But, on most of these passes, the receiver would’ve been teed up for defenders to lay a heavy hit that might’ve injured the player. Straub’s awareness of the entire field is a big positive, especially now that the playoffs are out of the picture and next season will be SIU’s next shot.

The sophomore also showed a willingness to throw the ball downfield and let players make plays. There were six completions of 25 yards or more Saturday, a facet of the offense that had not been as prevalent of late. His 9.97 yards per attempt is more than 2.5 yards higher than Straughan’s was this season.

Saluki quarterback Sam Straub throws a pass during SIU's fall football scrimmage on Saturday, Aug. 20, 2016 at Saluki Stadium in Carbondale. (Ryan Michalesko | @photosbylesko)

Saluki quarterback Sam Straub throws a pass during SIU’s fall football scrimmage on Saturday, Aug. 20, 2016 at Saluki Stadium in Carbondale. (Ryan Michalesko | @photosbylesko)

Straub added another tool to the offense that was missing this season and was crucial to the offense’s success last season: running the ball from the quarterback spot.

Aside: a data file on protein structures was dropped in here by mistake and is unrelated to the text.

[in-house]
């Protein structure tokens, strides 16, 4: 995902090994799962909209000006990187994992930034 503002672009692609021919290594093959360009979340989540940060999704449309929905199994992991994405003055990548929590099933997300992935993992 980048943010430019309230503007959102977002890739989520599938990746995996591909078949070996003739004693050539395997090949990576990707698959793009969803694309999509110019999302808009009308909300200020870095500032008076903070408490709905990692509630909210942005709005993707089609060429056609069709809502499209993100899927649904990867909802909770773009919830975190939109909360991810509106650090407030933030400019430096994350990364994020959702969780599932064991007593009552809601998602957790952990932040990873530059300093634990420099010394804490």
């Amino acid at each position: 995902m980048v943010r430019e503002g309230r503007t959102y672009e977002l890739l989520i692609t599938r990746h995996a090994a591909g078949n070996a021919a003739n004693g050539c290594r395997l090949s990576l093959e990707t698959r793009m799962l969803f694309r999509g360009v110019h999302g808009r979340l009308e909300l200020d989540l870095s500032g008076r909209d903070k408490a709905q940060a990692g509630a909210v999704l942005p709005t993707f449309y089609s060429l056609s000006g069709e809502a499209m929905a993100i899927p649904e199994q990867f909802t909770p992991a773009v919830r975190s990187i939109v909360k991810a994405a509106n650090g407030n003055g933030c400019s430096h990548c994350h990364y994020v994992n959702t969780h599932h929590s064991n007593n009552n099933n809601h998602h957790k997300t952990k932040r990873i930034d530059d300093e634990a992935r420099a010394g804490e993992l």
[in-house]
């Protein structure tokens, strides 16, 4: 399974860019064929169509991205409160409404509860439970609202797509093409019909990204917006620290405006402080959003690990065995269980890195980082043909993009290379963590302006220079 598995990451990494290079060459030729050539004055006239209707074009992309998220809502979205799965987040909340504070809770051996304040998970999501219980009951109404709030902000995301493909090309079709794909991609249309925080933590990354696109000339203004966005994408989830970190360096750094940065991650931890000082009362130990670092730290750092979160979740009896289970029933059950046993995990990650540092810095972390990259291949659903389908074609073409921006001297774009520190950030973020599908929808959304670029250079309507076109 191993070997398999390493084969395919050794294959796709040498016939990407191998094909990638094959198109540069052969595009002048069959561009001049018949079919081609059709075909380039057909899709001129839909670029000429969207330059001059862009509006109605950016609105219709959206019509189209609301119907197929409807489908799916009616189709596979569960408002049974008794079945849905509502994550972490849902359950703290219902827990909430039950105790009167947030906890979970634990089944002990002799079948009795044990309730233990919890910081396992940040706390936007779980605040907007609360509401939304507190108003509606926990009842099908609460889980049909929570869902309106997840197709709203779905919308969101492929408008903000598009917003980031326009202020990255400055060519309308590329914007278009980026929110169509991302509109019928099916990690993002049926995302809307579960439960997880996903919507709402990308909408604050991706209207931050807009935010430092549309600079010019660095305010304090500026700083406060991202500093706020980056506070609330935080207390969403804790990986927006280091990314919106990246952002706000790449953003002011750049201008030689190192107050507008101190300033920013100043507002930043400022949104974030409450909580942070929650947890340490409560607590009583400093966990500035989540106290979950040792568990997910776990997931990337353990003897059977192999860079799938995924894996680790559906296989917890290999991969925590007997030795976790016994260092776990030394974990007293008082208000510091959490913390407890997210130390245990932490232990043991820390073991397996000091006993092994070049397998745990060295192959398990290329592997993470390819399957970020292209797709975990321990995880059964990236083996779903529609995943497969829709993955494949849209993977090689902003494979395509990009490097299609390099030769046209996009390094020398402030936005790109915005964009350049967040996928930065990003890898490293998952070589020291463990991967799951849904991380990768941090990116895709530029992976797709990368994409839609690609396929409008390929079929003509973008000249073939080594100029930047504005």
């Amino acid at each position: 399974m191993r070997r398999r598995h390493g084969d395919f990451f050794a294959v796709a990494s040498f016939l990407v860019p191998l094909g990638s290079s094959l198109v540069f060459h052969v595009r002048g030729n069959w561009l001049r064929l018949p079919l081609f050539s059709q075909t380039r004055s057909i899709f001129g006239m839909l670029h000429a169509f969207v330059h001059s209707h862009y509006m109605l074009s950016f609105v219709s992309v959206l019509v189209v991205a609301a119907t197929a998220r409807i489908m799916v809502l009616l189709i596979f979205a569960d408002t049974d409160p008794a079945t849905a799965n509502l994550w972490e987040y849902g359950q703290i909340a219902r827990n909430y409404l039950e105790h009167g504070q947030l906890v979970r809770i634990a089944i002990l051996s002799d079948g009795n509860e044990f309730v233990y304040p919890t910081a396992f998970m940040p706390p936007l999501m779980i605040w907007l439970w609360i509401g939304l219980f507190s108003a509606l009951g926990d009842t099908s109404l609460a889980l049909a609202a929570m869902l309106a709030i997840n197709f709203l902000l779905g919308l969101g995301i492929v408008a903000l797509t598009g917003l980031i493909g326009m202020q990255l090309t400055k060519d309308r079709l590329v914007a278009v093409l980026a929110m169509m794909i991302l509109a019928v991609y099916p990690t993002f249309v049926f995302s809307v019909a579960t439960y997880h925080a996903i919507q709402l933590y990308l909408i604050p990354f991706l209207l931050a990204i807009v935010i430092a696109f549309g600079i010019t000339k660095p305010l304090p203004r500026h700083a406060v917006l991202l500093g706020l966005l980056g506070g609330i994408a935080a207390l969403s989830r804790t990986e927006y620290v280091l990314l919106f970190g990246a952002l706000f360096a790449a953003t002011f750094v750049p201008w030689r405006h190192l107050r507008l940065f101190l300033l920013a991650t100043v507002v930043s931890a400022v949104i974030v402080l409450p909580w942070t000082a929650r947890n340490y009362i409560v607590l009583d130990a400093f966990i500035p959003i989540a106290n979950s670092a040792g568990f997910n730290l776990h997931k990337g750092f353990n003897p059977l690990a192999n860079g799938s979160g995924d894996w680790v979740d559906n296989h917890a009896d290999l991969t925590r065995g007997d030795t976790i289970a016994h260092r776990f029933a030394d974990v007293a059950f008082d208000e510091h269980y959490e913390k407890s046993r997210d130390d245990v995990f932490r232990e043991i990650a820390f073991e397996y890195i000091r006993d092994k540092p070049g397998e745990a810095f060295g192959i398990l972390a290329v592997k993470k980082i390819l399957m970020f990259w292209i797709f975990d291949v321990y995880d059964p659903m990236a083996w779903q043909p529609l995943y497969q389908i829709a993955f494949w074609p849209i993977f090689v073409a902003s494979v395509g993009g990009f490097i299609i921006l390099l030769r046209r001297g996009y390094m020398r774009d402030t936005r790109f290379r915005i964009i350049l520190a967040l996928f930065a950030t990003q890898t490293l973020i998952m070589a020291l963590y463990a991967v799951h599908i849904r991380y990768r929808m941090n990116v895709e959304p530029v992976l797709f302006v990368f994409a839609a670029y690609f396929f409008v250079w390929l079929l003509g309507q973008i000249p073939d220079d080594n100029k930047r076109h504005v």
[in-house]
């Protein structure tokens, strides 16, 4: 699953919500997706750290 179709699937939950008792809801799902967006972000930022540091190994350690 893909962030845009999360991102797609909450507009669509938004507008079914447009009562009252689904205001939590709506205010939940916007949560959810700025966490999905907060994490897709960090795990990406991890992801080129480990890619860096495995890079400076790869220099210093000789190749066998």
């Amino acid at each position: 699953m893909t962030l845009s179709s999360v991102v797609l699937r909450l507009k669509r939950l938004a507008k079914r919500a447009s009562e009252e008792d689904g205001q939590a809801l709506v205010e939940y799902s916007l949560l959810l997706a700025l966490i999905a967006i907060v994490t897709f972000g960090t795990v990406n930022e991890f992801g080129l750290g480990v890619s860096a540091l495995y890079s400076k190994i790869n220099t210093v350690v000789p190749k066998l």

He was SIU’s leading rusher Saturday with 68 yards, 42 more than Straughan has all year.

The last reason Straub should start is likely the one fans will appreciate later: Straub will be the man for next season.

Until Straughan came in, all bets were on Straub to be this year’s quarterback. Straughan rightfully earned the job in fall training camp, but he’s a senior.

Playing Straub in these final two games will get him game-ready for next season.

Why Straughan should start

Obviously, his win-loss record is not favorable, but a lot of SIU’s losses this season were not his fault.

Straughan was actually on pace to pass for more than 3,000 yards on the season before being benched. He would have been only the third person in program history to do so behind Hill and Mark Iannotti last season.

A lot of fans claimed these numbers were a product of the risk-averse way Straughan played, which may be true.

Senior quarterback Josh Straughan (12) launches a pass during the Salukis' 38-35 loss to the Missouri State Bears on Saturday, Oct. 29, 2016, in Springfield, Mo. (Ryan Michalesko | @photosbylesko)

Senior quarterback Josh Straughan (12) launches a pass during the Salukis’ 38-35 loss to the Missouri State Bears on Saturday, Oct. 29, 2016, in Springfield, Mo. (Ryan Michalesko | @photosbylesko)